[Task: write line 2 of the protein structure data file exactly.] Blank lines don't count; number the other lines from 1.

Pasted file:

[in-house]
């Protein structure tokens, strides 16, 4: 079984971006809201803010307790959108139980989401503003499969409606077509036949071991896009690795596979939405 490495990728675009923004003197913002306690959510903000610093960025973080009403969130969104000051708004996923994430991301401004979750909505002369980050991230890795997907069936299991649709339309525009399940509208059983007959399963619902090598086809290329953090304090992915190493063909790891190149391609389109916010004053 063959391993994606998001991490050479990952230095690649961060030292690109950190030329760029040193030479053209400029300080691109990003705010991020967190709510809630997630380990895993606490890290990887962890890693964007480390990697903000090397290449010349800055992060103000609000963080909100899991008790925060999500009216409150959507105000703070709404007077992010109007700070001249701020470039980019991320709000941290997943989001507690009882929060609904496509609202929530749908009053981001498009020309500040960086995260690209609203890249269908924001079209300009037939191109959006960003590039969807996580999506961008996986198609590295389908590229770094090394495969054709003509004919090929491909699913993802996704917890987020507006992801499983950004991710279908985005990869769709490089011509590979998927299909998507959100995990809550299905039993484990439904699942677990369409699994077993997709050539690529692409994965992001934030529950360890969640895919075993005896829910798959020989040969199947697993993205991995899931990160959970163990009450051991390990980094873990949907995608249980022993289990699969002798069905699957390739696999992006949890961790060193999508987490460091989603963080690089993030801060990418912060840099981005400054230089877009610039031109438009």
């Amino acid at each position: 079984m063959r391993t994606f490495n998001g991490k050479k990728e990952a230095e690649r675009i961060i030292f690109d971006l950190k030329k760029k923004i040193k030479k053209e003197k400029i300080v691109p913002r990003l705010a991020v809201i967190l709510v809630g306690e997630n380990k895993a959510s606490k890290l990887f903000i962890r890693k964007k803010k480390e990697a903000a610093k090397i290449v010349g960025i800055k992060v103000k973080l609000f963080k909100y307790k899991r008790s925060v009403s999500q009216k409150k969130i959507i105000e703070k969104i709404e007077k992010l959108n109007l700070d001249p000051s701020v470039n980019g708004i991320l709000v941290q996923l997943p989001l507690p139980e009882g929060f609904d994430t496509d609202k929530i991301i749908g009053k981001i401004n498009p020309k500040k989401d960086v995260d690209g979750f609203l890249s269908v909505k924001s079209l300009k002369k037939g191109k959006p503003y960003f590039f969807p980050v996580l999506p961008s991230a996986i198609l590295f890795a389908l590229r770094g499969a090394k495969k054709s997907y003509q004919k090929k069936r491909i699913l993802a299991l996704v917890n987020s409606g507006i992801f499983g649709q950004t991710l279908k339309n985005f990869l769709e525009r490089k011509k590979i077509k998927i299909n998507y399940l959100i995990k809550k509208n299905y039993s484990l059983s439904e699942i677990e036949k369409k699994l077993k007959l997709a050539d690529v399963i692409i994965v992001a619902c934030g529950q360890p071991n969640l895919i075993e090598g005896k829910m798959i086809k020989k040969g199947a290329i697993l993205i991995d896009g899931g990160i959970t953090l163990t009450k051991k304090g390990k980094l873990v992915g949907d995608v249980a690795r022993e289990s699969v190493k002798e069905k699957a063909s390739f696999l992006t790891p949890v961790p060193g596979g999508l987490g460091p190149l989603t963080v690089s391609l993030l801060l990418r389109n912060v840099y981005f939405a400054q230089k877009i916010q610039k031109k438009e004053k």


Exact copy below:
């Protein structure tokens, strides 16, 4: 079984971006809201803010307790959108139980989401503003499969409606077509036949071991896009690795596979939405 490495990728675009923004003197913002306690959510903000610093960025973080009403969130969104000051708004996923994430991301401004979750909505002369980050991230890795997907069936299991649709339309525009399940509208059983007959399963619902090598086809290329953090304090992915190493063909790891190149391609389109916010004053 063959391993994606998001991490050479990952230095690649961060030292690109950190030329760029040193030479053209400029300080691109990003705010991020967190709510809630997630380990895993606490890290990887962890890693964007480390990697903000090397290449010349800055992060103000609000963080909100899991008790925060999500009216409150959507105000703070709404007077992010109007700070001249701020470039980019991320709000941290997943989001507690009882929060609904496509609202929530749908009053981001498009020309500040960086995260690209609203890249269908924001079209300009037939191109959006960003590039969807996580999506961008996986198609590295389908590229770094090394495969054709003509004919090929491909699913993802996704917890987020507006992801499983950004991710279908985005990869769709490089011509590979998927299909998507959100995990809550299905039993484990439904699942677990369409699994077993997709050539690529692409994965992001934030529950360890969640895919075993005896829910798959020989040969199947697993993205991995899931990160959970163990009450051991390990980094873990949907995608249980022993289990699969002798069905699957390739696999992006949890961790060193999508987490460091989603963080690089993030801060990418912060840099981005400054230089877009610039031109438009």